The Cornucopia Institute (www.cornucopia.org) has just released a new report about organic soy products that’s sending shockwaves through the soy industry. By compiling information on the sourcing of soybeans, the use of toxic chemicals for soy protein extraction, and the use or avoidance of genetically modified soybeans, the Cornucopia Institute has created an Organic Soy Scorecard that reveals which soy product companies are truly trustworthy vs. those that are not.
The scorecard (http://www.cornucopia.org/2009/05/s…) takes into account:
• Where the soybeans are sourced from (many companies use “organic” soybeans sourced from China!)
• How the soybeans are processed (some companies bathe soybeans in toxic chemicals, then put the resulting extracts into infant formula!)
• How forthright the companies are in providing information to investigators.
• Whether the company tests for and avoids genetically modified soybeans.
You can read the full report on www.Cornucopia.org
Here’s who came out on top:
The soy companies scorecard
• Eden Foods – 100% of their soybeans are grown in the U.S. and Canada.
• Vermont Soy (Vermont) – 100% of soybeans also grown in U.S. and Canada (mostly in Vermont). Low-heat pasteurization helps preserve soybean nutrients.
• Small Planet Tofu (Washington) – Buys solely from American farmers.
• FarmSoy (Tennessee) – Real tofu made from soybeans bought from American farmers.
• TwinOats (Virginia) – Buys soybeans from an organic family farm in Virginia.
• Unisoya / Green Cuisine (Canada) – They grown their own organic soybeans on 400 acres.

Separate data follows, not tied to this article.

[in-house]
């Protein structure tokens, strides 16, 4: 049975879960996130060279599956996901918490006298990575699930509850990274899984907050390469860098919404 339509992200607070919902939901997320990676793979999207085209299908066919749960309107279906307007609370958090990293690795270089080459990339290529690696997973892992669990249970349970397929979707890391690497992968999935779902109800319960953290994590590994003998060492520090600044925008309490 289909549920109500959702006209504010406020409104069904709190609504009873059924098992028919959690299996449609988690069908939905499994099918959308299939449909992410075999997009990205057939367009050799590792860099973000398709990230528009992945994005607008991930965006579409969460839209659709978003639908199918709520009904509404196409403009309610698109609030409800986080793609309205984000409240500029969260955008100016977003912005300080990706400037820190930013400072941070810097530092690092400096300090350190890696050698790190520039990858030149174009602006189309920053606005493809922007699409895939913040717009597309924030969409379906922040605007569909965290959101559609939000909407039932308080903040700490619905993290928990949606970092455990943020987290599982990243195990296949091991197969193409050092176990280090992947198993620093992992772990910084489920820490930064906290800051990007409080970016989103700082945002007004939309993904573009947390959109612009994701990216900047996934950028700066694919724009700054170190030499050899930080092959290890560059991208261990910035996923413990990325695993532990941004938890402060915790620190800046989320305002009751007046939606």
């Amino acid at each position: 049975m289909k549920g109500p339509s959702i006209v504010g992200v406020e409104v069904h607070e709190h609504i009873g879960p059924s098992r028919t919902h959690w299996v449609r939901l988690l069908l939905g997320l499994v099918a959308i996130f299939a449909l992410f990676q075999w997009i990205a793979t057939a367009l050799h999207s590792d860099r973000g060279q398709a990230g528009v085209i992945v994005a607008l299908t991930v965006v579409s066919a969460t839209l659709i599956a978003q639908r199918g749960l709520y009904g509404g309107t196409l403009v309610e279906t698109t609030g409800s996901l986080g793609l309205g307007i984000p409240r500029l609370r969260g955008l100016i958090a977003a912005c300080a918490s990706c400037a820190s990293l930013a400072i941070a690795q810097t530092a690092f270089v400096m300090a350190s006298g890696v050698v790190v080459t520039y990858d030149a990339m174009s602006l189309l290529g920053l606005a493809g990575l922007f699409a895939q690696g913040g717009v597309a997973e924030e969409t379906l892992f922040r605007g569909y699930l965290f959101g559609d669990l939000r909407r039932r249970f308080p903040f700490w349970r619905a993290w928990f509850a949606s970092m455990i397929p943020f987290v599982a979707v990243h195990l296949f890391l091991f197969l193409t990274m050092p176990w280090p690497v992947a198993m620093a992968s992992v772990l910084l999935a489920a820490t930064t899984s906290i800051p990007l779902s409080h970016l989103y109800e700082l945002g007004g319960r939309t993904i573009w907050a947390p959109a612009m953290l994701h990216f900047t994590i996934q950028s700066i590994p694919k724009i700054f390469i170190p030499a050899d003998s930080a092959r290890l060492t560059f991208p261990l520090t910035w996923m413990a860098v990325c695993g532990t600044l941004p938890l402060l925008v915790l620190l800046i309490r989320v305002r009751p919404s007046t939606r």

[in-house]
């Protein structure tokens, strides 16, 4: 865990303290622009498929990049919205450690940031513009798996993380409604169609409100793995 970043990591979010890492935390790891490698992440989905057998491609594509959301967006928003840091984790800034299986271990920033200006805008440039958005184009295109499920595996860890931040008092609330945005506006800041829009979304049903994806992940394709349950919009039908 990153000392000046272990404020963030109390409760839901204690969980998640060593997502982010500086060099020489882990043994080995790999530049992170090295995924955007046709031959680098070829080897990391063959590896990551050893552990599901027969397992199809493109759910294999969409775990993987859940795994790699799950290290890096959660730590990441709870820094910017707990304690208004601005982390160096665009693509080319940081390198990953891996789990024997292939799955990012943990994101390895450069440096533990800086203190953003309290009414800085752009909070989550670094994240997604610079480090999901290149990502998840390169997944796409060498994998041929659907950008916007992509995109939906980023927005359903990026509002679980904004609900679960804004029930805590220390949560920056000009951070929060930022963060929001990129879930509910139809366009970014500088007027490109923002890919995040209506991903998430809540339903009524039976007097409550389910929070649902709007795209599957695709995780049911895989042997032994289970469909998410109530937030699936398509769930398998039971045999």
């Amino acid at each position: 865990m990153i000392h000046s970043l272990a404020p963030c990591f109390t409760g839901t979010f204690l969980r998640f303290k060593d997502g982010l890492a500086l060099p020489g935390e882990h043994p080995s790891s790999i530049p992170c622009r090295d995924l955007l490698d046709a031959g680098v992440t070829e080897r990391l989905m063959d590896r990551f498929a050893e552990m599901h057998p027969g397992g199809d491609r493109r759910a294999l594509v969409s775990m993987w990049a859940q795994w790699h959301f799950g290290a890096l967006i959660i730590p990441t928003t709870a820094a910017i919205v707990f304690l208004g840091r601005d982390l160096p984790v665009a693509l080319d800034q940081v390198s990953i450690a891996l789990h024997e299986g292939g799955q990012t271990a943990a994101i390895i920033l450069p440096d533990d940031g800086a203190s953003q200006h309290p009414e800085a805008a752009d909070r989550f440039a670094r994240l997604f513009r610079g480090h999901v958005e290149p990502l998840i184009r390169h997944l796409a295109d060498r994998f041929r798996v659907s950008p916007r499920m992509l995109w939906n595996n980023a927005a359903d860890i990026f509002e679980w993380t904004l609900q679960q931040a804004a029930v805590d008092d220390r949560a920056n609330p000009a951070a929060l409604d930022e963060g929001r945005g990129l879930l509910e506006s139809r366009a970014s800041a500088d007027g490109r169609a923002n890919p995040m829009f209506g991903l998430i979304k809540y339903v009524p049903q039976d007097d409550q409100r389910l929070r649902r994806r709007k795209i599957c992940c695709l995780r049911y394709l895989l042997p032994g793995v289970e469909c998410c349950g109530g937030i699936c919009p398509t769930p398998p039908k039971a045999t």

• Organic Valley
• Great Eastern Sun
• Fresh Tofu
• Tofu Shop
• Harris Teeter
• Trader Joe’s – refused to disclose sourcing information
• Pacific Natural Foods – Buys soybeans from China and refused to disclose the name of the organic certifier in China. Refused to respond to questions about the certification of their “organic” soybeans. Cornucopia wonders whether Pacific Natural Foods is engaged in “a marketing gimmick” when it claims its products are “Certified to the Source.” (Certified by who?)
• Vitasoy USA – Buys soybeans from China.
• Westsoy / SoyDream (both owned by Hain Celestial Group) – Refused to share sourcing information.
• Silk (Dean Foods) – Refused to participate. Says the report: Since Dean Foods acquired WhiteWave, its founder, Steve Demos, has left the company, along with almost all of the pioneering management — those who believed in “green” values. According to Demos, the company is now all about “green, with the dead presidents on it.”
Phenolic food compounds are all somewhat related, having a common ring formation (phenyl ring) as part of their molecular structure. There are literally hundreds of phenolic compounds in plants that are responsible for most of the odour, colour and other characteristics of the plants. In recent decades, agriculturalists have selectively bred plants with increased levels of certain phenolic compounds to make them more resistant to fungus. In doing so, they have created plant foods that may cause adverse reactions in humans. For example soybean plants of today have 200 times the amount of phenylisocyanate as in soybeans of just 30 years ago.
There are multiple sources of exposure to aromatic compounds. Aromatics are in pollens, food additives, toothpastes, tobacco smoke, drugs, insecticides, perfumes, dyes, ink, carpeting, cleaning solvents, auto exhaust fumes as well as foods. The list of problems associated with these compounds is long. It includes hyperactivity and learning disabilities in children, the irritable bowel syndrome, asthma, ear infection in children, arthritis and migraine headaches. Phenolics appear to affect mood so that a person can be cheerful or depressed, according to the presence or absence of phenolics in the brain.
In a earlier post I also wrote about Soya and brain damage in men.
“Why Soya is not good for you”